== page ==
FEAST LIKE PICASSO WITH ARTY COOKBOOK
For those who want to hunker down at home and hygge — the Danish word for the latest cocooning lifestyle trend — we’ve found The Modern Art Cookbook, with recipes inspired by great artists and in some cases rustled up by them.
Illustrations range from Manet’s Asparagus to Warhol’s Five Views of an Onion, while recipes include Alice B Toklas’s sea bass prepared for Picasso and Lee Miller’s sesame chicken made for Miró.
If you can’t paint like an artist, at least you can eat like one. Available from the Royal Academy bookshop, £25.
ICONS ARE UP FOR ADOPTION
As if moving from Shad Thames to the site of the former Commonwealth Institute in Kensington wasn’t enough, the Design Museum, set to reopen on November 24, has created a new way to engage with its audience.
Adopt an Object, with donations from £5, is a great way to get children involved with the museum. Donors receive a film of the object being moved from the old building at SE1 to the west London site, plus a credit on the website and a chance to help build something new.
Among the 12 objects to be “adopted” are Richard Sapper’s 9091 kettle for Alessi, the 1946 Vespa Clubman (pictured top) and My First Sony tapedeck (above), all iconic design items from the modern age.
The good-looking new museum restaurant, overlooking Holland Park, is being launched by London chef-restaurateur Rowley Leigh of Le Café Anglais fame, and there will later be a series of guest chefs including Jeremy Lee, Valentine Warner and MasterChef finalist Marianne Lumb.
FIFTY SHADES OF BLUE
A new show at photographer Andrea Hamilton’s private studio features nine female artists exploring aspects of the colour blue — from its connection to sea and sky, through to our increasing dependence on the blue of the computer screen.
The shade has inspired artists down the centuries and this new show, The Blue Edition, curated by Nico Kos Earle, provides a modern take on an ancient obsession.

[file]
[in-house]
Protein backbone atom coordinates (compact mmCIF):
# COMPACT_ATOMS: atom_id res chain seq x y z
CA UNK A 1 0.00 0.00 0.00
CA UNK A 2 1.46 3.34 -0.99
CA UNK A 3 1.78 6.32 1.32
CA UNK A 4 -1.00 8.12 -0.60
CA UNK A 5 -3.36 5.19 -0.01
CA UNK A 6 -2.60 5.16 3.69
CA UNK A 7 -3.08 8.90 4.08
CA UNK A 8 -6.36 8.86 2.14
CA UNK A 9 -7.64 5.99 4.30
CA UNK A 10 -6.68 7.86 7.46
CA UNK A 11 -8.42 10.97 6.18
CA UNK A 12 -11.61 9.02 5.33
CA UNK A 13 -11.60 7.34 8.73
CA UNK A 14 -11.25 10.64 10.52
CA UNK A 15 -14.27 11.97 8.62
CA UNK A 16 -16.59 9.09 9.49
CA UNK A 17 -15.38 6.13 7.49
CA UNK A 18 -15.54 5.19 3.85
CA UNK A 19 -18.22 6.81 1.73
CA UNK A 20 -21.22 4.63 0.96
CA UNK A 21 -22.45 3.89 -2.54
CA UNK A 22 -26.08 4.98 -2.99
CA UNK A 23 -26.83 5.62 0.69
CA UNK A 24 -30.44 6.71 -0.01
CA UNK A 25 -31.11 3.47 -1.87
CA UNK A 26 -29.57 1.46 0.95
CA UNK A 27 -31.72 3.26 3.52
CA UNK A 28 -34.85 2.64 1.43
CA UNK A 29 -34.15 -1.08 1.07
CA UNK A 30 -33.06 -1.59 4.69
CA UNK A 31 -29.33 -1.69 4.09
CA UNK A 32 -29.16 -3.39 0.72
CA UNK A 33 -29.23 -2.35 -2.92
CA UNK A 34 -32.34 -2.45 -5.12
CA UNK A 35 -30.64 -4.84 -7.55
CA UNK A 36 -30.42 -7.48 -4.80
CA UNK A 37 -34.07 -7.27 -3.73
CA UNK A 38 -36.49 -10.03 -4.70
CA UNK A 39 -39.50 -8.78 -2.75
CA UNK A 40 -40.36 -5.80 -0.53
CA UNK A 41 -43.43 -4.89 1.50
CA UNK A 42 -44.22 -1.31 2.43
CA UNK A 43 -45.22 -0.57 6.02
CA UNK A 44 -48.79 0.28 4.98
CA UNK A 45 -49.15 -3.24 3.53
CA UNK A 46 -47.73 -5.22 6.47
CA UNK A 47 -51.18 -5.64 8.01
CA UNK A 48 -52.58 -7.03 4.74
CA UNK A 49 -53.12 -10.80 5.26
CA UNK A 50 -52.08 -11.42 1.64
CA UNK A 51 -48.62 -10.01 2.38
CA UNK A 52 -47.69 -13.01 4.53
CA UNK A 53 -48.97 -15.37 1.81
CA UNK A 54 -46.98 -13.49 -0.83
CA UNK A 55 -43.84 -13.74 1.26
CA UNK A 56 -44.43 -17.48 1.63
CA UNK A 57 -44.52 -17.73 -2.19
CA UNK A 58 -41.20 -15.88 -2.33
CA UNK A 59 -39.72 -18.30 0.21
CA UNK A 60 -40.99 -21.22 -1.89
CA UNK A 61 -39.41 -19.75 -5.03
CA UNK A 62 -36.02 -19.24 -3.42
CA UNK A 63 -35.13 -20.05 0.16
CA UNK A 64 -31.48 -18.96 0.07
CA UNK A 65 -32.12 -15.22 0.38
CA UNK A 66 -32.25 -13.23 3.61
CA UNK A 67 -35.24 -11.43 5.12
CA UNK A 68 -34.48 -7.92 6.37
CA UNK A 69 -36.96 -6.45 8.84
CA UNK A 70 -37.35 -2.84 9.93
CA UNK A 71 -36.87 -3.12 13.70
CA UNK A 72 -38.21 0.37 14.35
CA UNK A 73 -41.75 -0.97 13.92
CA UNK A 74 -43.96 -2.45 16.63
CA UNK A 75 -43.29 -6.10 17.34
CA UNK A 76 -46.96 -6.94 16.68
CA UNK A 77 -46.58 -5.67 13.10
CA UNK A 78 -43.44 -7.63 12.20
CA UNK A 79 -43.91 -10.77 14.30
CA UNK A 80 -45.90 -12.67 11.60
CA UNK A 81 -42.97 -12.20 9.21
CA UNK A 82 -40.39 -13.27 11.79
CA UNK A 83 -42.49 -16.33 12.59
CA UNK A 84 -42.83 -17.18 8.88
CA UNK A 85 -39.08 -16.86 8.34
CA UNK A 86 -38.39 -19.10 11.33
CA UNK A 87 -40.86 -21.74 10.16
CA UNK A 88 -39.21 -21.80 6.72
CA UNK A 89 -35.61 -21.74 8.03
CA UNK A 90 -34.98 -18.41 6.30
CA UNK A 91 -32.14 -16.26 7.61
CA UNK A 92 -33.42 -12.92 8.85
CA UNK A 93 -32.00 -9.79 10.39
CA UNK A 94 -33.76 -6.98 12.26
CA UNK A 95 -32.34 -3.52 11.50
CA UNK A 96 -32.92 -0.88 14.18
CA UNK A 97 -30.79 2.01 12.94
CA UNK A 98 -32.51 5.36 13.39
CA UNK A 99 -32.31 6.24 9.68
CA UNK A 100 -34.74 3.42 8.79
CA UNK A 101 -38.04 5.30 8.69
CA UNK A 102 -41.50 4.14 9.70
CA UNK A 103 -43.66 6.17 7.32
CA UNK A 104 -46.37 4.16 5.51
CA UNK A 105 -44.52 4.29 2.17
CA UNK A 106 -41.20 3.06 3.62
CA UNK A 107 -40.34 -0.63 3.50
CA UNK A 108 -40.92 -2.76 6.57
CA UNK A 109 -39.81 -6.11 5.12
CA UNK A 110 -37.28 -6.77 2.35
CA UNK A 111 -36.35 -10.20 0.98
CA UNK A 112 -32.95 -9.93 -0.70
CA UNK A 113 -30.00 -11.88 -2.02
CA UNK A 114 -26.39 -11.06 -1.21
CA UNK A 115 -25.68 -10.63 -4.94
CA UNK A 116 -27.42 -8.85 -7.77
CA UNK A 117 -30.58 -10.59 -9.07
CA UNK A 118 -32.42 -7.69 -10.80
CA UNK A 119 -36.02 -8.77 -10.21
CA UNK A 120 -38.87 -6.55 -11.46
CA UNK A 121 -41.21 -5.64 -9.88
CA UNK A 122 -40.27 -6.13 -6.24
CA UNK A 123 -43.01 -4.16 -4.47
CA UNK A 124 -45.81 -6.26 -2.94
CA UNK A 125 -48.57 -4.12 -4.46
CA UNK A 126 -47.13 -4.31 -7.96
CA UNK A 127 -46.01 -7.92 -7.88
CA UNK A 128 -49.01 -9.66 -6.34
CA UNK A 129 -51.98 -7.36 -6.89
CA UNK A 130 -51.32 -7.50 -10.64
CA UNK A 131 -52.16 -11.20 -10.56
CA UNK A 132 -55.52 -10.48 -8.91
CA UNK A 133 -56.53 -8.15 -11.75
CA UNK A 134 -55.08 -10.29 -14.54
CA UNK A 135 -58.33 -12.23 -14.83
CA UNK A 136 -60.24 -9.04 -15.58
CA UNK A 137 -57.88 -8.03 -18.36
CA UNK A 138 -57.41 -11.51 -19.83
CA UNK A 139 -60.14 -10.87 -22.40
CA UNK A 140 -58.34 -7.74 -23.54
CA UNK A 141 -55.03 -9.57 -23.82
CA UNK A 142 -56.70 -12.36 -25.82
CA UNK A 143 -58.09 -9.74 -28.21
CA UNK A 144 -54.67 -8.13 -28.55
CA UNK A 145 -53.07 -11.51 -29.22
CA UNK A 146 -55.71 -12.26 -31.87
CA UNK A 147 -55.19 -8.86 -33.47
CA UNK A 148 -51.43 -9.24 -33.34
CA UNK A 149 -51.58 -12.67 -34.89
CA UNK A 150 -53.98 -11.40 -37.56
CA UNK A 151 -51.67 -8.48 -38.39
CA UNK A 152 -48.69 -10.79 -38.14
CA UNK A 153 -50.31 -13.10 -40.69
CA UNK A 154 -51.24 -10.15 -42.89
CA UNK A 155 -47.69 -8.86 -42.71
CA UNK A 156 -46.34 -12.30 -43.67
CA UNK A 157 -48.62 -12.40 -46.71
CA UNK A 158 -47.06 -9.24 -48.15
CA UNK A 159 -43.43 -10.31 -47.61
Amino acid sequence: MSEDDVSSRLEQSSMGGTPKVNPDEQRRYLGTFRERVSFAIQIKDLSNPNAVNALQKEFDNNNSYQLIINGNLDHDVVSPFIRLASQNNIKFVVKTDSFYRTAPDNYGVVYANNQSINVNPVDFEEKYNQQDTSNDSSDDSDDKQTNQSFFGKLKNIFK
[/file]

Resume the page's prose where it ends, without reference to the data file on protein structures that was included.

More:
Viewing is by appointment only, but there’s a private view for Homes & Property readers on Wednesday December 7 — email firstname.lastname@example.org for info.
Nov 23-Dec 12, Andrea Hamilton Studio, 68 Kinnerton Street, SW1
THE MAGIC OF MAPPLETHORPE
Juergen Teller, like the late Robert Mapplethorpe, has worked both as an artist and in commercial fashion photography — one of the few.
According to gallerist Alison Jacques, that makes Teller the only one to curate a new show re-working some of Mapplethorpe’s best-known images.
With the permission of The Robert Mapplethorpe Foundation, Teller has enlarged two images, each over 13ft in scale. Pasted directly on to the walls of Alison Jacques Gallery, they will provide a backdrop to the whole space.
As well as the sexually explicit images Mapplethorpe was best known for, expect to see a more romantic side to his oeuvre, including flowers and still-life fruit.
The show will include 58 images that were shot throughout his career.
Nov 18-Jan 7 at Alison Jacques Gallery, 16-18 Berners Street, W1
THINK BIG. MAJESTY MEETS MYTHOLOGY WITH KIEFER’S WALHALLA AT WHITE CUBE
There are many ways to display art, from graffiti to open days at artists’ studios. In fact, the “white cube” gallery space is a fairly new phenomenon.
From the 18th century onwards paintings for display were crammed on to the walls of smaller rooms in museums and stately homes.
The change came in the Nineties with the arrival of über-dealers such as Jay Jopling, who brought us Damien Hirst and Tracey Emin. Now Jopling is changing the landscape again. He’s making great use of the White Cube gallery at 144-152 Bermondsey Street in SE1 with an exhibition dedicated to the work of German artist Anselm Kiefer.
There’s a majesty and drama to Kiefer’s work — the show includes vast canvases and, at the entrance, a 30ft sculpture.
The exhibition is called Walhalla, a homage to the paradise in Norse mythology for those slain in battle. No wonder Kiefer is called “a colossus of the contemporary art world”.
Nov 23-Feb 12 at White Cube